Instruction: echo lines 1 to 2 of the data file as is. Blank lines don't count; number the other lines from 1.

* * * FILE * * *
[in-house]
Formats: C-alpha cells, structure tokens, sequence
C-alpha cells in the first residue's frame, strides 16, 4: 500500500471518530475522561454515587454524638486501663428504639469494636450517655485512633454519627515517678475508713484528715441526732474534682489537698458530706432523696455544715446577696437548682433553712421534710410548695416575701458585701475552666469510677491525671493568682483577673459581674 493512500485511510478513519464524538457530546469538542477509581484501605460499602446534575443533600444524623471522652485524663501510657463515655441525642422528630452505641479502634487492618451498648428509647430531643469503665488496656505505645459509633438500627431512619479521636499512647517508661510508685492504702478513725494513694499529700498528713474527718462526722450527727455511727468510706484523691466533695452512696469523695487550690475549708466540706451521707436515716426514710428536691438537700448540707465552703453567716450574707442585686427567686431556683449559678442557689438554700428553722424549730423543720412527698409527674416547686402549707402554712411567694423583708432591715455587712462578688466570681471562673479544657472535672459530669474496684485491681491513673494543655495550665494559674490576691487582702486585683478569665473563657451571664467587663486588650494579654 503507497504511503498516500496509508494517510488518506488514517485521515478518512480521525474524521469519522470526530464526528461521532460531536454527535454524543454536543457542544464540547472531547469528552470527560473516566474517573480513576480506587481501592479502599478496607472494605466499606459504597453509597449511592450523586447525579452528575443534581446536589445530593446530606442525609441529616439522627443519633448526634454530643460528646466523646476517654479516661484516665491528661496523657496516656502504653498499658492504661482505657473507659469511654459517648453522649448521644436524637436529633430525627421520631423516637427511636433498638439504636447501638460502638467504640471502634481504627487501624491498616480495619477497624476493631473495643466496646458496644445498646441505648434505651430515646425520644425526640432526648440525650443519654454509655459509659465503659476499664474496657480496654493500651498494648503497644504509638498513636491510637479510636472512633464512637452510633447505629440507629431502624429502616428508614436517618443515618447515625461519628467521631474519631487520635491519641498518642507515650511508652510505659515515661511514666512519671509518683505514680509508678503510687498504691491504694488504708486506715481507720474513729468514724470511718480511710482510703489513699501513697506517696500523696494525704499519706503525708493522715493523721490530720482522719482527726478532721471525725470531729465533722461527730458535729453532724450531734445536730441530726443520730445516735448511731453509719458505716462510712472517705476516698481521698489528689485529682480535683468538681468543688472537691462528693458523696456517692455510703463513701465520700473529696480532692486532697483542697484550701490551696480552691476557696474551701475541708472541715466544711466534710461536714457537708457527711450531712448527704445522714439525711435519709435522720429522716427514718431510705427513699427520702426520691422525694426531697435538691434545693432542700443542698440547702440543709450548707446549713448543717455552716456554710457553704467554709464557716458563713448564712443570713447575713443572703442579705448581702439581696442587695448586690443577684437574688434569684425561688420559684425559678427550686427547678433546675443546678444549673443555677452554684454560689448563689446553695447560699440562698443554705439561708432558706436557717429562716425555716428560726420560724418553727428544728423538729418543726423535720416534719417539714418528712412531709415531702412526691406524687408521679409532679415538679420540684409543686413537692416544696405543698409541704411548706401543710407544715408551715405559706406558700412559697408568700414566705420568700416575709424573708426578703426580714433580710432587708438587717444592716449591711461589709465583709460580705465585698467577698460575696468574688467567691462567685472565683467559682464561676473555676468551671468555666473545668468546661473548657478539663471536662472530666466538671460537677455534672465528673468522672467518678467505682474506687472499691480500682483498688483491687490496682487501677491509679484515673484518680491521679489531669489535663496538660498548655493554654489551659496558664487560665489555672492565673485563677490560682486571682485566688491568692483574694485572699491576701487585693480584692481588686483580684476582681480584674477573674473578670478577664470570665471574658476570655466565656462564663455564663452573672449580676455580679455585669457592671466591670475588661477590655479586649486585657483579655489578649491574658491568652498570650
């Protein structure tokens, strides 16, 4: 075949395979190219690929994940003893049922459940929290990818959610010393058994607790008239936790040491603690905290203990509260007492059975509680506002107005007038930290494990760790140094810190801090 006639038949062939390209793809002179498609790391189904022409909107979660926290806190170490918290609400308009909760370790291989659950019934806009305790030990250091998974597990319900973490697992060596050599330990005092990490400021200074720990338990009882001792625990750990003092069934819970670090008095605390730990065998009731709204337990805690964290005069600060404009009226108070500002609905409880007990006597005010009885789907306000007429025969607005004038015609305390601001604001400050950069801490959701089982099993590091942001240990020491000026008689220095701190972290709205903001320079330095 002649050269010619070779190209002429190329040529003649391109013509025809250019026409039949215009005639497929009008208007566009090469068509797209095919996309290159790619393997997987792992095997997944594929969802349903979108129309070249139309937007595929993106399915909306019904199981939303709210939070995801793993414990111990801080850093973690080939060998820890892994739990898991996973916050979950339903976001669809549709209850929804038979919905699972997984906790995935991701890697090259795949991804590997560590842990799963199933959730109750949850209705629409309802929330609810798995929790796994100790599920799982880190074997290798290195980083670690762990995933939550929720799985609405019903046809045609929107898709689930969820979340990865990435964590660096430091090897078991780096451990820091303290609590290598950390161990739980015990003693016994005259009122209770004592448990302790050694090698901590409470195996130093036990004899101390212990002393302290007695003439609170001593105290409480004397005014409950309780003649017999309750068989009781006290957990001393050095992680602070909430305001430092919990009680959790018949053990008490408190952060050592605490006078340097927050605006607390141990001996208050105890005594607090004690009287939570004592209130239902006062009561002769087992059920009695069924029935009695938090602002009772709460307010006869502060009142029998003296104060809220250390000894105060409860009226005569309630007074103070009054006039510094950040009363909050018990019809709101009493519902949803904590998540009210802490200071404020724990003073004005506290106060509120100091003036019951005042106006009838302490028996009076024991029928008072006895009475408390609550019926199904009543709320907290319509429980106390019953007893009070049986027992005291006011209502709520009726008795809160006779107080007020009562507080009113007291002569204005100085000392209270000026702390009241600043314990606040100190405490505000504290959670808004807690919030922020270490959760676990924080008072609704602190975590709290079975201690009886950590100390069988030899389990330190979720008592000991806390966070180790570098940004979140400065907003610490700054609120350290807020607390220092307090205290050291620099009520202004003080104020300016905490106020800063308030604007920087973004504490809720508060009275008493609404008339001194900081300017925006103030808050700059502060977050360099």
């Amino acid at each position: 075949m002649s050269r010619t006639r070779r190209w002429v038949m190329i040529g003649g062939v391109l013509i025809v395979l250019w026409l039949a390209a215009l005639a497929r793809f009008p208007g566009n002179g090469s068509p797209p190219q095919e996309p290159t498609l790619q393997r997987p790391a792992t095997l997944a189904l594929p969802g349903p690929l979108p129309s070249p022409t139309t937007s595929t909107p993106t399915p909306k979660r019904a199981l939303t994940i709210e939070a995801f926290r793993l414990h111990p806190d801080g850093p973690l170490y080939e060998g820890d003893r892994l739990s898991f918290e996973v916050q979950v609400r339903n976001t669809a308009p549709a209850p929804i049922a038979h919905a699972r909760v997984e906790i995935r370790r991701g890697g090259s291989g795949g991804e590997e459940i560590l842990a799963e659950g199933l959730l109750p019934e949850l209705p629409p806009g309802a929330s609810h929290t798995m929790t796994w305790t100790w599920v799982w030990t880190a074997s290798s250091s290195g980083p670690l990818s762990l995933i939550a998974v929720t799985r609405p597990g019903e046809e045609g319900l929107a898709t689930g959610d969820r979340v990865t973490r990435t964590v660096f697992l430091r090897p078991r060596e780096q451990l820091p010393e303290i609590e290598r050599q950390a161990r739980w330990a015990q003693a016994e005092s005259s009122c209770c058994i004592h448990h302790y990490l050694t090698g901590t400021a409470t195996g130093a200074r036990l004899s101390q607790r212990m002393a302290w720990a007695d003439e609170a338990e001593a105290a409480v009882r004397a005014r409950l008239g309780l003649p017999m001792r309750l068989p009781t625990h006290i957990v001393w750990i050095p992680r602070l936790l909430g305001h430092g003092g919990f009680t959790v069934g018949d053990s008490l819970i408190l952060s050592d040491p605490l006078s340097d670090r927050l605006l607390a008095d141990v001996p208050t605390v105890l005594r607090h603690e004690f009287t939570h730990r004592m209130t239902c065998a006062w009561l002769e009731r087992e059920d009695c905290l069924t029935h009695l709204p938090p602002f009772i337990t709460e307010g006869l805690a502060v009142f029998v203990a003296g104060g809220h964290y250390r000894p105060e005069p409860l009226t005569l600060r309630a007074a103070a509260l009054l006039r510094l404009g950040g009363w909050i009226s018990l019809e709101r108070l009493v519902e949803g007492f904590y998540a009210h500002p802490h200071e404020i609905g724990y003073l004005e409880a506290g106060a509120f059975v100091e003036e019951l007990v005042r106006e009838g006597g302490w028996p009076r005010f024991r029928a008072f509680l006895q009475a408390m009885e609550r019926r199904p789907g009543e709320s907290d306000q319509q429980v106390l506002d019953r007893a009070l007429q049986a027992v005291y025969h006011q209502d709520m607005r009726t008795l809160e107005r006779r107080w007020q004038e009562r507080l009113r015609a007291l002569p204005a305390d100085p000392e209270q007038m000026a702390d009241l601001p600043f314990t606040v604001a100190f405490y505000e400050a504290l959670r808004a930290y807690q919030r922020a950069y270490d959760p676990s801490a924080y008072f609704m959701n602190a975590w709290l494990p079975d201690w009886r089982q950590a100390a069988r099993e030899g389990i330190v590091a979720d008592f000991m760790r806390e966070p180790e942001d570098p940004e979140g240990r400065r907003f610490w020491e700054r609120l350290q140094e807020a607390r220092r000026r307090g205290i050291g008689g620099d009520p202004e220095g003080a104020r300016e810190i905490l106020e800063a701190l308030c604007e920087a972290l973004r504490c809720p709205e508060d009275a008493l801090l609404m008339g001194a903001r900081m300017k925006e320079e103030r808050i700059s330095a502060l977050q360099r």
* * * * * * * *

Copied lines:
[in-house]
Formats: C-alpha cells, structure tokens, sequence